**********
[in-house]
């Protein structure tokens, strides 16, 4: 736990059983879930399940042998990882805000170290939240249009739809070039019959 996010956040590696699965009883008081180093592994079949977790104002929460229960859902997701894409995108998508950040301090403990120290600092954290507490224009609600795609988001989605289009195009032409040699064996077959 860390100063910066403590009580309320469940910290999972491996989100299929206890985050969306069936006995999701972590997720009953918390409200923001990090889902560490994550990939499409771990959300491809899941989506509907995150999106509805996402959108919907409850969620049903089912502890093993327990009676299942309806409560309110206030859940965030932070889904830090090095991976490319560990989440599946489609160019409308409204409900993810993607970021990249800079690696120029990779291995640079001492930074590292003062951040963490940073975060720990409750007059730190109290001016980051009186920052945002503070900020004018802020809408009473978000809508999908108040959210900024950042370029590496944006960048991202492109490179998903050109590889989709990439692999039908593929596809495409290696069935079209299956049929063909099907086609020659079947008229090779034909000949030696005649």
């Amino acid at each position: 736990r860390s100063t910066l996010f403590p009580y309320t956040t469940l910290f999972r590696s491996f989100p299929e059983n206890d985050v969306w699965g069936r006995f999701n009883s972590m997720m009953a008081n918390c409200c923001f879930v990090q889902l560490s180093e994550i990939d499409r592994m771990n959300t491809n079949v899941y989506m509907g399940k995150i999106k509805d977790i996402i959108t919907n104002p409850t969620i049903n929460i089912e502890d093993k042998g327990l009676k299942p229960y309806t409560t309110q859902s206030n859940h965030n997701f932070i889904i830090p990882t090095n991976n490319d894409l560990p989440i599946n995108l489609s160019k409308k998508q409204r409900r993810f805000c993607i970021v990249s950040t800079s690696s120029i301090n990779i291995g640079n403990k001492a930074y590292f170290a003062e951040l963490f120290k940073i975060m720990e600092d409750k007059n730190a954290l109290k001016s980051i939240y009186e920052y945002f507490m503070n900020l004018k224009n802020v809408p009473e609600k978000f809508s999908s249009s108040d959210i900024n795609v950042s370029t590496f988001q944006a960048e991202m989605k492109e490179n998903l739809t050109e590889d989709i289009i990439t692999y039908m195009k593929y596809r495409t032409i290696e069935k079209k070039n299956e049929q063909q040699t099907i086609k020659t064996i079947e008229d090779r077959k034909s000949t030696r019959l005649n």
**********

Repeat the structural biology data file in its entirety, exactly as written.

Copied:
[in-house]
């Protein structure tokens, strides 16, 4: 736990059983879930399940042998990882805000170290939240249009739809070039019959 996010956040590696699965009883008081180093592994079949977790104002929460229960859902997701894409995108998508950040301090403990120290600092954290507490224009609600795609988001989605289009195009032409040699064996077959 860390100063910066403590009580309320469940910290999972491996989100299929206890985050969306069936006995999701972590997720009953918390409200923001990090889902560490994550990939499409771990959300491809899941989506509907995150999106509805996402959108919907409850969620049903089912502890093993327990009676299942309806409560309110206030859940965030932070889904830090090095991976490319560990989440599946489609160019409308409204409900993810993607970021990249800079690696120029990779291995640079001492930074590292003062951040963490940073975060720990409750007059730190109290001016980051009186920052945002503070900020004018802020809408009473978000809508999908108040959210900024950042370029590496944006960048991202492109490179998903050109590889989709990439692999039908593929596809495409290696069935079209299956049929063909099907086609020659079947008229090779034909000949030696005649």
């Amino acid at each position: 736990r860390s100063t910066l996010f403590p009580y309320t956040t469940l910290f999972r590696s491996f989100p299929e059983n206890d985050v969306w699965g069936r006995f999701n009883s972590m997720m009953a008081n918390c409200c923001f879930v990090q889902l560490s180093e994550i990939d499409r592994m771990n959300t491809n079949v899941y989506m509907g399940k995150i999106k509805d977790i996402i959108t919907n104002p409850t969620i049903n929460i089912e502890d093993k042998g327990l009676k299942p229960y309806t409560t309110q859902s206030n859940h965030n997701f932070i889904i830090p990882t090095n991976n490319d894409l560990p989440i599946n995108l489609s160019k409308k998508q409204r409900r993810f805000c993607i970021v990249s950040t800079s690696s120029i301090n990779i291995g640079n403990k001492a930074y590292f170290a003062e951040l963490f120290k940073i975060m720990e600092d409750k007059n730190a954290l109290k001016s980051i939240y009186e920052y945002f507490m503070n900020l004018k224009n802020v809408p009473e609600k978000f809508s999908s249009s108040d959210i900024n795609v950042s370029t590496f988001q944006a960048e991202m989605k492109e490179n998903l739809t050109e590889d989709i289009i990439t692999y039908m195009k593929y596809r495409t032409i290696e069935k079209k070039n299956e049929q063909q040699t099907i086609k020659t064996i079947e008229d090779r077959k034909s000949t030696r019959l005649n």